At a glance
With only 10 certified sign-language interpreters in all of Kosovo, hearing-impaired people regularly encounter problems with access to basic municipal services, as well as to the police and legal system.
The problem is even worse for the hearing-impaired who happen to live outside the main urban centres, Prishtinë/Priština and Prizren.
“Of the ten certified sign-language interpreters in Kosovo, eight of them work in Prizren and Prishtinë/Priština,” says Rukije Gashi of the Kosovo Association of the Deaf. “This leaves only two interpreters to help some 9000 hearing-impaired people who need assistance in other parts of Kosovo.”
R.T., a 20-year-old from Prishtinë/Priština, and N.C., a 28-year-old from Mitrovicë/Mitrovica, are just two of the many hearing-impaired individuals living in Kosovo whose lives have been affected by the lack of available interpreters.
“I couldn’t take the final exams at my secondary school on time, as there was no sign-language interpreter available,” notes R.T. “As a result, I couldn’t enrol at the Faculty of Arts, University in Prishtinë/Priština, last year. They had accepted the maximum number of students in the first round of enrolments, and it was too late for me to even try once I got my diploma.”
Over the past four years, N.C. has tried to take a driving test seven times, but there has never been an interpreter available to assist.
Gashi says that cases like those of R.T. and N.C. are just the tip of the iceberg, pointing out that the Kosovo Association of the Deaf receives two or three requests for support a day but cannot adequately respond to them.
“There are two reasons why the Association is unable to meet the demand,” says Gashi. “First, it is often the case that there are no available interpreters. Second, there are very few institutions requesting sign-language interpretation in different parts of Kosovo that are willing or able to cover interpreters’ expenses.”
The OSCE Mission in Kosovo stepped up in June of this year, launching a five-month course in sign-language interpretation focusing on interpretation models, voice-to-sign and sign-to-voice interpreting, and also a code of ethics and professional conduct. The course has been providing this specialized training for 12 individuals who will soon join the ranks of Kosovo’s certified interpreters.
“Fortunately, the new interpreters come from seven different cities across Kosovo, so we will have much better territorial coverage in the near future,” says Valbone Demarku, National Human Rights Advisor at the OSCE Mission in Kosovo. “Once they are certified, their contacts will be provided to the Kosovo Association of the Deaf and municipal officials across Kosovo who will be able to contact them when their services are needed. This is going to greatly ease the burden on all the existing interpreters and also ensure that hearing-impaired individuals are able to get the assistance they need for their daily lives on a more-timely basis.”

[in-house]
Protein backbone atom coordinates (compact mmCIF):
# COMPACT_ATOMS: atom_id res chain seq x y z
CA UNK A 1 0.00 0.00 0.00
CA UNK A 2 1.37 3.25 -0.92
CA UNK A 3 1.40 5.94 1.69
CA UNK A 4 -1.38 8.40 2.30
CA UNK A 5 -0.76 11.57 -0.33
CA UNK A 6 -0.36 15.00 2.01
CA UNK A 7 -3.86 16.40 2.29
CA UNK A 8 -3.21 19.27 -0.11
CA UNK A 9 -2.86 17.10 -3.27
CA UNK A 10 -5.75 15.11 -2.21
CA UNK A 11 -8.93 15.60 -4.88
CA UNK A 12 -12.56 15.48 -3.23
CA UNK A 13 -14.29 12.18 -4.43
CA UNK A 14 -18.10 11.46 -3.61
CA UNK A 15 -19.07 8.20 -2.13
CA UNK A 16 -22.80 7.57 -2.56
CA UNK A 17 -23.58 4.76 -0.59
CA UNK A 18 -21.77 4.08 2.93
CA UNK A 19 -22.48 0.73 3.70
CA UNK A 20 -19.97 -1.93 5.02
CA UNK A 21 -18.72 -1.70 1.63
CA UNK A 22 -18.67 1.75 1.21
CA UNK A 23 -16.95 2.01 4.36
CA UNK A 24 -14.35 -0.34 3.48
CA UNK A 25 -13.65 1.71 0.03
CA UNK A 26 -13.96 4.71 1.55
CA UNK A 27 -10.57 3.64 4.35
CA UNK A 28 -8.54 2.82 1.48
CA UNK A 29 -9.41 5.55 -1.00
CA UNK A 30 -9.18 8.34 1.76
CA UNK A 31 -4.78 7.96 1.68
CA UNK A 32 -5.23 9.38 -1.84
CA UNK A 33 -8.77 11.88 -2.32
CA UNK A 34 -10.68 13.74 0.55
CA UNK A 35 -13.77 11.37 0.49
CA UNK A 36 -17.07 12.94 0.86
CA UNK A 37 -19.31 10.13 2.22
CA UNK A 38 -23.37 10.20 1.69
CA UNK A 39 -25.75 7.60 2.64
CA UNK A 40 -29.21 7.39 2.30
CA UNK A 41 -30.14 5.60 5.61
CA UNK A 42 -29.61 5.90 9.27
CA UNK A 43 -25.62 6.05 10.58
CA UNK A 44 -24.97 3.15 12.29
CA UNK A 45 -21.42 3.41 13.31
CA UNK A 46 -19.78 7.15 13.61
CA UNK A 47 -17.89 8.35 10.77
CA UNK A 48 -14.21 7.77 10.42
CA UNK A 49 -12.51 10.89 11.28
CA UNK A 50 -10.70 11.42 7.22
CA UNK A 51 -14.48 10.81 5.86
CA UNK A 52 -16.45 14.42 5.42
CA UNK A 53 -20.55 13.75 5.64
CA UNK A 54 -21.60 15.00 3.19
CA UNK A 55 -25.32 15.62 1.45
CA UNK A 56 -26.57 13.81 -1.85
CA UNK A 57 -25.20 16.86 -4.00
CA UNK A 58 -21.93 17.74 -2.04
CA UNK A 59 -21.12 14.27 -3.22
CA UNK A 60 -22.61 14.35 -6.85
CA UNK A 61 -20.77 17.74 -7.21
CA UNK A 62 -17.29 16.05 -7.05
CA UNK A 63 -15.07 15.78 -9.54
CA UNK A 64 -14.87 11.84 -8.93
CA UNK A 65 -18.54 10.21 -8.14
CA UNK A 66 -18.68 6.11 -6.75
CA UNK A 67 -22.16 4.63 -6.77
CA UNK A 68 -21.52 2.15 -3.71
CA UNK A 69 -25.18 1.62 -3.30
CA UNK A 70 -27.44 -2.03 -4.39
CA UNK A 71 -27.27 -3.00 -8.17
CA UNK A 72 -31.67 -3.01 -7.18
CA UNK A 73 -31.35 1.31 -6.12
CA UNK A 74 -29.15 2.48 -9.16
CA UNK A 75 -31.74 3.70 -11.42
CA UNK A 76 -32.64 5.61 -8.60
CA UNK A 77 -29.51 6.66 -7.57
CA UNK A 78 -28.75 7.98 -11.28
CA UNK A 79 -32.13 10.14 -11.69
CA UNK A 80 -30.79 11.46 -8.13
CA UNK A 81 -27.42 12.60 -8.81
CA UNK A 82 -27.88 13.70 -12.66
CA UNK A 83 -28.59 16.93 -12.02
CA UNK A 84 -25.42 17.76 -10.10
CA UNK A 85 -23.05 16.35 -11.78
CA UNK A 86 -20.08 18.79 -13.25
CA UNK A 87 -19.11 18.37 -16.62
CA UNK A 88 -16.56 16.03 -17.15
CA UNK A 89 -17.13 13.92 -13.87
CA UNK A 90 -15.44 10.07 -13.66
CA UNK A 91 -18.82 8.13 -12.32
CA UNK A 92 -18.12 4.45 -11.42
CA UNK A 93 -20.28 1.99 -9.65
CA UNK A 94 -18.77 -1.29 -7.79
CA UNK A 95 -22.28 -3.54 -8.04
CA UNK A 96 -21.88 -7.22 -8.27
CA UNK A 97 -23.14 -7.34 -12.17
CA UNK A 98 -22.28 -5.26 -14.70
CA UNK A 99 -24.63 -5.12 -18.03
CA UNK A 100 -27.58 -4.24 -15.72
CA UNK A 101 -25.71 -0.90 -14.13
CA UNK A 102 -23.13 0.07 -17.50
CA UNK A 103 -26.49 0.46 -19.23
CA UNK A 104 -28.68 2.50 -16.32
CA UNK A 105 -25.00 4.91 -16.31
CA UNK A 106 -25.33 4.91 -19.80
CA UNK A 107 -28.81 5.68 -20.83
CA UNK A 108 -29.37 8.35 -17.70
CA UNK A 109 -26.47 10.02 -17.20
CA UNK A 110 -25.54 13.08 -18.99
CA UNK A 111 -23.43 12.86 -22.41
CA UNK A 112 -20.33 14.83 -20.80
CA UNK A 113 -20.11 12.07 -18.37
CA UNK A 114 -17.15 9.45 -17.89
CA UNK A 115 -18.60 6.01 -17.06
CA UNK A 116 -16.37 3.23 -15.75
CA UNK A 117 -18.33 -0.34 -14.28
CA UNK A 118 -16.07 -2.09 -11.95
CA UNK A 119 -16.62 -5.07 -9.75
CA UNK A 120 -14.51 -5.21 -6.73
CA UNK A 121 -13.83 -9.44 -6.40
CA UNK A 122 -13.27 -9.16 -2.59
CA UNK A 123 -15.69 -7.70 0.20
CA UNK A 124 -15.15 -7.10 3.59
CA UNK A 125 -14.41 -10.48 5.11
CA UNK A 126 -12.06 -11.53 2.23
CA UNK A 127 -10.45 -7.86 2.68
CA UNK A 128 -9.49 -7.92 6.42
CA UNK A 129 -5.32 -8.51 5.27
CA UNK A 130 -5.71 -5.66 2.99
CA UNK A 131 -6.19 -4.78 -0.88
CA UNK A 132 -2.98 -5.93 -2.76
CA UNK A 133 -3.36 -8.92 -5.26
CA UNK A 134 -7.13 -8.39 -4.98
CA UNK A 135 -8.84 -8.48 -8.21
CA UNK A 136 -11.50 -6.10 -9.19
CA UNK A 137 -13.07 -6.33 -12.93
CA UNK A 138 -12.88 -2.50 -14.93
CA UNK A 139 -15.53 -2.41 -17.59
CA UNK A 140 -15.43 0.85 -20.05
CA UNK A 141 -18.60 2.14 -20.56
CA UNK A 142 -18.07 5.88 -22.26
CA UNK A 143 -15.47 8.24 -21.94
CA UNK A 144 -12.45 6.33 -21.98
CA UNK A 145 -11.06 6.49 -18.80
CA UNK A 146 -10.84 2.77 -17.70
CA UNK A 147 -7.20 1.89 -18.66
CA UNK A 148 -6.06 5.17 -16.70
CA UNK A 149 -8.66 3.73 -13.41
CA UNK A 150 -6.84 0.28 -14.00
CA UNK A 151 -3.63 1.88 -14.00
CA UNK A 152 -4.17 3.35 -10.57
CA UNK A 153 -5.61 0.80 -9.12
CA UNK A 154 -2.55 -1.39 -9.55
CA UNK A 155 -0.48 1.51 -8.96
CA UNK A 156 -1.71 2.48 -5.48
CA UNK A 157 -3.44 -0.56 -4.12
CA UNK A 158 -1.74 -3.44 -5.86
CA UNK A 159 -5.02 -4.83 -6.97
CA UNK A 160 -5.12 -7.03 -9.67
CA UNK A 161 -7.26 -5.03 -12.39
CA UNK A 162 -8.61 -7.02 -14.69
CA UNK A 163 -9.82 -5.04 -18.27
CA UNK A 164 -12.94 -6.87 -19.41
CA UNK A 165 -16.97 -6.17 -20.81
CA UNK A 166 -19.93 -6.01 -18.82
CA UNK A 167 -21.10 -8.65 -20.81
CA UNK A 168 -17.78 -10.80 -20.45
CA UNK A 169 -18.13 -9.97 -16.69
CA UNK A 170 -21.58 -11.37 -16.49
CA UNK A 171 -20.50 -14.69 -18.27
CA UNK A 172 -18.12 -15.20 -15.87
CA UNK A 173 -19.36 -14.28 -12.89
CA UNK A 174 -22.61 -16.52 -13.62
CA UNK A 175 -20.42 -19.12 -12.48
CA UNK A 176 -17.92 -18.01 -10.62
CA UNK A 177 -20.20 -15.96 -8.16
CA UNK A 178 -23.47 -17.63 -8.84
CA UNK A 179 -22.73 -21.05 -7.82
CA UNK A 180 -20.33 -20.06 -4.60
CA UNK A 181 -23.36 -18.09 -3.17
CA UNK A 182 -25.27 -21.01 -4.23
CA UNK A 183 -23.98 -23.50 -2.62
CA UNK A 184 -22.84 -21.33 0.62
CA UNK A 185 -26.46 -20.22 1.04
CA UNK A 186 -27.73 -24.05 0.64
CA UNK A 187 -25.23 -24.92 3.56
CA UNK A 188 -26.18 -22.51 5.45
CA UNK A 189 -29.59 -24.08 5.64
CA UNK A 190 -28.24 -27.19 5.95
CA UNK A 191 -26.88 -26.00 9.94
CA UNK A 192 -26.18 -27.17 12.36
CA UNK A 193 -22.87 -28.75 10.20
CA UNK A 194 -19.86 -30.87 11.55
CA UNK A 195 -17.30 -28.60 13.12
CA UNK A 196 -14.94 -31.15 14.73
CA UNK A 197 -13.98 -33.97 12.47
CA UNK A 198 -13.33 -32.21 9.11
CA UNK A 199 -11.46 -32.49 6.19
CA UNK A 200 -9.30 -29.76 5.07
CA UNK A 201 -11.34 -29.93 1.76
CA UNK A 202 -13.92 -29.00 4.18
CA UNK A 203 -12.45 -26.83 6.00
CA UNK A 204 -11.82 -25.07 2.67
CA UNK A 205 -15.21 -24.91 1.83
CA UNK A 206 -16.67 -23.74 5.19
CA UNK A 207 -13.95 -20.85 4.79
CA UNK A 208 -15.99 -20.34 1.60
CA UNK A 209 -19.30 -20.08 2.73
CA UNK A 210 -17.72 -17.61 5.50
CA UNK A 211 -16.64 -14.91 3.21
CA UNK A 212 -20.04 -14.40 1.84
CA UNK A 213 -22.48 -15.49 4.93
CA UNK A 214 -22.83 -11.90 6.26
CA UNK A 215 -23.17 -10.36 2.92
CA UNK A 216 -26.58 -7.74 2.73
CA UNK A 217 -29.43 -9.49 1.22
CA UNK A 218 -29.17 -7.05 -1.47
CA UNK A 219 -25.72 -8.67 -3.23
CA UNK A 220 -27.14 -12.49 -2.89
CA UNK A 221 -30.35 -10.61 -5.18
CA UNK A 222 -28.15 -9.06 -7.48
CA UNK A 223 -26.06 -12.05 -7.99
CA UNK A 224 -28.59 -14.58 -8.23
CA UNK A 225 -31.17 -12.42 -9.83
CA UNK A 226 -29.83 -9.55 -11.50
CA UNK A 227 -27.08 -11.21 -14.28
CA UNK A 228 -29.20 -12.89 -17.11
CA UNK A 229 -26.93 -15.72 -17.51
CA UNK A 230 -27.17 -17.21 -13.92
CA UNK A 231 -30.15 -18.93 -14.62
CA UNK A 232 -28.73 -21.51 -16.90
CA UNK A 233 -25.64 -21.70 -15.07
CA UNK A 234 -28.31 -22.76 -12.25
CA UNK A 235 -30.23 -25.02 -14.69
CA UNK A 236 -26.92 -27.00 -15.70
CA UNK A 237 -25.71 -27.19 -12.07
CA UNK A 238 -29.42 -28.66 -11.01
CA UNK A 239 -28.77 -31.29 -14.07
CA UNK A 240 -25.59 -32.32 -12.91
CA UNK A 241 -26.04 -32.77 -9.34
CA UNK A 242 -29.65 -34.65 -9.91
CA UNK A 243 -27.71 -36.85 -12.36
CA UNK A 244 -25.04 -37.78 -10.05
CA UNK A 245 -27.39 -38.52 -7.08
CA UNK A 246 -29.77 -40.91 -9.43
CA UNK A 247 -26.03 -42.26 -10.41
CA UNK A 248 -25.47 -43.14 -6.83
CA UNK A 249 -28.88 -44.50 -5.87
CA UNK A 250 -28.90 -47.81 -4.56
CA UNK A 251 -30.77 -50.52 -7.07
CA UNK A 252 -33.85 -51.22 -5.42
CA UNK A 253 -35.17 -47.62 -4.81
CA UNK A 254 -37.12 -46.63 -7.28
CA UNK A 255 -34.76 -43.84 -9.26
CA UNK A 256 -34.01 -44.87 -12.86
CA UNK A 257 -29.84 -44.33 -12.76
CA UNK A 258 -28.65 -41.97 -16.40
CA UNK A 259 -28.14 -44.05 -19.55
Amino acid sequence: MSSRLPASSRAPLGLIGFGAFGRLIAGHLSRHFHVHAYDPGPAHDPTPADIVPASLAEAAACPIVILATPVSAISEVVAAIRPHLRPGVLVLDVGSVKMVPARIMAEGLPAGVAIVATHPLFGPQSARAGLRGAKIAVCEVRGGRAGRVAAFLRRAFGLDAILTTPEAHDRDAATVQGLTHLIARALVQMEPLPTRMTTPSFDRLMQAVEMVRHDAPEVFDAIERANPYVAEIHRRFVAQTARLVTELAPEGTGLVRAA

“This is a training course that I have been waiting for such a long time,” says Besiana Bajrmaj, an 18-year-old from the village of Baicë/Banjica in western Kosovo. All the other members of Bajramaj’s family are deaf.
“Prior to this course, I had no opportunity to formally learn the official sign language, which made it difficult for me to communicate with, or interpret for, anyone besides the members of my immediate family,” Bajramaj notes. “Once I am done with the course, however, I will try and help as many people as I can.”
While the course will come to an end with final exams early next year, this will only mark the beginning of what could be a long process that could eventually see sign-language interpretation available in institutions throughout Kosovo.
“Next year, we’re going to organize an advanced training course for sign-language interpreters, and we’re also going to lobby for the establishment of a unit providing sign-language services within the Office of the Prime Minister,” explains Gashi of the Kosovo Association of the Deaf. “We’ll start with the Office of the Prime Minister, but, hopefully, services will also be offered in municipalities across Kosovo one day. There is still a long way to go, but we’re persistent.”
Written by Mirjana Ugrenović and Nikola Gaon